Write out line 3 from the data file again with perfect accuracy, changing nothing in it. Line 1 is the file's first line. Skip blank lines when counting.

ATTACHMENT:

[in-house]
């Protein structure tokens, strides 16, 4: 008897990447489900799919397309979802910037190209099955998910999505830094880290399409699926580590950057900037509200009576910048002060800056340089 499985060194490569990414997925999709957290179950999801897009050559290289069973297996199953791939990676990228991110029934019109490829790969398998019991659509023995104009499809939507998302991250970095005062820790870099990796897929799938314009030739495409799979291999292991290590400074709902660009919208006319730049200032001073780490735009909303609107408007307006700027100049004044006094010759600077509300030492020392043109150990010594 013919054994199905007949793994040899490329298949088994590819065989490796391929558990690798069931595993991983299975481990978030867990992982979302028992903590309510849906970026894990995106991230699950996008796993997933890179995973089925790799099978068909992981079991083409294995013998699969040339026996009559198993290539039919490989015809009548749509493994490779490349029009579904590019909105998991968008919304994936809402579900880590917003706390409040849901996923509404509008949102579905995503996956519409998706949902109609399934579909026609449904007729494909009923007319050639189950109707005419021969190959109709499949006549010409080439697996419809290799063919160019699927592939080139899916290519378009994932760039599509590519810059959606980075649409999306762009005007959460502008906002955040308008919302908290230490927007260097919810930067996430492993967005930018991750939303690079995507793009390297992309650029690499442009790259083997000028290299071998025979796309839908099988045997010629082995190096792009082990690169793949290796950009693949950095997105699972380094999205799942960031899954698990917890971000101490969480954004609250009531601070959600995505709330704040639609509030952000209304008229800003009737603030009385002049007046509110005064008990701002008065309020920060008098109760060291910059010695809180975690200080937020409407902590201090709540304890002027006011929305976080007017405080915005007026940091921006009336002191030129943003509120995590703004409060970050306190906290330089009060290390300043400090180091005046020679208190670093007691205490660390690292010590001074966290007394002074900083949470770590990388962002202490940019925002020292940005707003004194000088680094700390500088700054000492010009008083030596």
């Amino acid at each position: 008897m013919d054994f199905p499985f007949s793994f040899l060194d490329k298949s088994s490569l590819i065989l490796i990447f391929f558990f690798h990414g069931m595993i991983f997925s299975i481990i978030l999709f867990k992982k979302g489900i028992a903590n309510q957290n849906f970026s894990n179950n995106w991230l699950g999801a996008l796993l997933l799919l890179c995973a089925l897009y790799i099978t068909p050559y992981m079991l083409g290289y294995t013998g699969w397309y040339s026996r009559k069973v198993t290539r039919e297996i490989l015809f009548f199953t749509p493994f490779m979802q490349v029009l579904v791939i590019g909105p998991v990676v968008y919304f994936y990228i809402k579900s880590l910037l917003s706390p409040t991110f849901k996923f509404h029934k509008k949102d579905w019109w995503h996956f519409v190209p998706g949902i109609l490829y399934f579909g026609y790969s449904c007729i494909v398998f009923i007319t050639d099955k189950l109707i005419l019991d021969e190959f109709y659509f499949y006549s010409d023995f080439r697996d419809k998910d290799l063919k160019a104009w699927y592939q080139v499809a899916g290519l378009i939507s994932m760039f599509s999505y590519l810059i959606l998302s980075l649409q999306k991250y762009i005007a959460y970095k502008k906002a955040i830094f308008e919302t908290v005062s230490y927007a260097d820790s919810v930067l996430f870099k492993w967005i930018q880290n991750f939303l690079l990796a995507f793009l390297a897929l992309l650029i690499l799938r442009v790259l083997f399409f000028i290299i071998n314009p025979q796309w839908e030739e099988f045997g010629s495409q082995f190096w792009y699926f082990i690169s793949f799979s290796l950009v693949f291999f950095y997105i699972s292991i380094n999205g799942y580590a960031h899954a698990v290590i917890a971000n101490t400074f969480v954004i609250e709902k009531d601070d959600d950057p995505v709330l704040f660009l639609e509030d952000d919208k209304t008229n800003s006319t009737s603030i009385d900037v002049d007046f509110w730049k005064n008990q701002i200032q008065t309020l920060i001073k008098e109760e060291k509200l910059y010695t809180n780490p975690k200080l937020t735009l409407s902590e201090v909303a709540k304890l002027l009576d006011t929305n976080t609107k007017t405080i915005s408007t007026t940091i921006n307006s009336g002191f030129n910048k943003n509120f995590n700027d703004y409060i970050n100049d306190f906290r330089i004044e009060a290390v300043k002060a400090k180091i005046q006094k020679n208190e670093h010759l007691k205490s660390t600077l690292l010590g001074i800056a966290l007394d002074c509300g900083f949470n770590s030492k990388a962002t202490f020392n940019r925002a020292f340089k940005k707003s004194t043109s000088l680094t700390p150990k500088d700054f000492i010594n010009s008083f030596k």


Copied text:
């Amino acid at each position: 008897m013919d054994f199905p499985f007949s793994f040899l060194d490329k298949s088994s490569l590819i065989l490796i990447f391929f558990f690798h990414g069931m595993i991983f997925s299975i481990i978030l999709f867990k992982k979302g489900i028992a903590n309510q957290n849906f970026s894990n179950n995106w991230l699950g999801a996008l796993l997933l799919l890179c995973a089925l897009y790799i099978t068909p050559y992981m079991l083409g290289y294995t013998g699969w397309y040339s026996r009559k069973v198993t290539r039919e297996i490989l015809f009548f199953t749509p493994f490779m979802q490349v029009l579904v791939i590019g909105p998991v990676v968008y919304f994936y990228i809402k579900s880590l910037l917003s706390p409040t991110f849901k996923f509404h029934k509008k949102d579905w019109w995503h996956f519409v190209p998706g949902i109609l490829y399934f579909g026609y790969s449904c007729i494909v398998f009923i007319t050639d099955k189950l109707i005419l019991d021969e190959f109709y659509f499949y006549s010409d023995f080439r697996d419809k998910d290799l063919k160019a104009w699927y592939q080139v499809a899916g290519l378009i939507s994932m760039f599509s999505y590519l810059i959606l998302s980075l649409q999306k991250y762009i005007a959460y970095k502008k906002a955040i830094f308008e919302t908290v005062s230490y927007a260097d820790s919810v930067l996430f870099k492993w967005i930018q880290n991750f939303l690079l990796a995507f793009l390297a897929l992309l650029i690499l799938r442009v790259l083997f399409f000028i290299i071998n314009p025979q796309w839908e030739e099988f045997g010629s495409q082995f190096w792009y699926f082990i690169s793949f799979s290796l950009v693949f291999f950095y997105i699972s292991i380094n999205g799942y580590a960031h899954a698990v290590i917890a971000n101490t400074f969480v954004i609250e709902k009531d601070d959600d950057p995505v709330l704040f660009l639609e509030d952000d919208k209304t008229n800003s006319t009737s603030i009385d900037v002049d007046f509110w730049k005064n008990q701002i200032q008065t309020l920060i001073k008098e109760e060291k509200l910059y010695t809180n780490p975690k200080l937020t735009l409407s902590e201090v909303a709540k304890l002027l009576d006011t929305n976080t609107k007017t405080i915005s408007t007026t940091i921006n307006s009336g002191f030129n910048k943003n509120f995590n700027d703004y409060i970050n100049d306190f906290r330089i004044e009060a290390v300043k002060a400090k180091i005046q006094k020679n208190e670093h010759l007691k205490s660390t600077l690292l010590g001074i800056a966290l007394d002074c509300g900083f949470n770590s030492k990388a962002t202490f020392n940019r925002a020292f340089k940005k707003s004194t043109s000088l680094t700390p150990k500088d700054f000492i010594n010009s008083f030596k």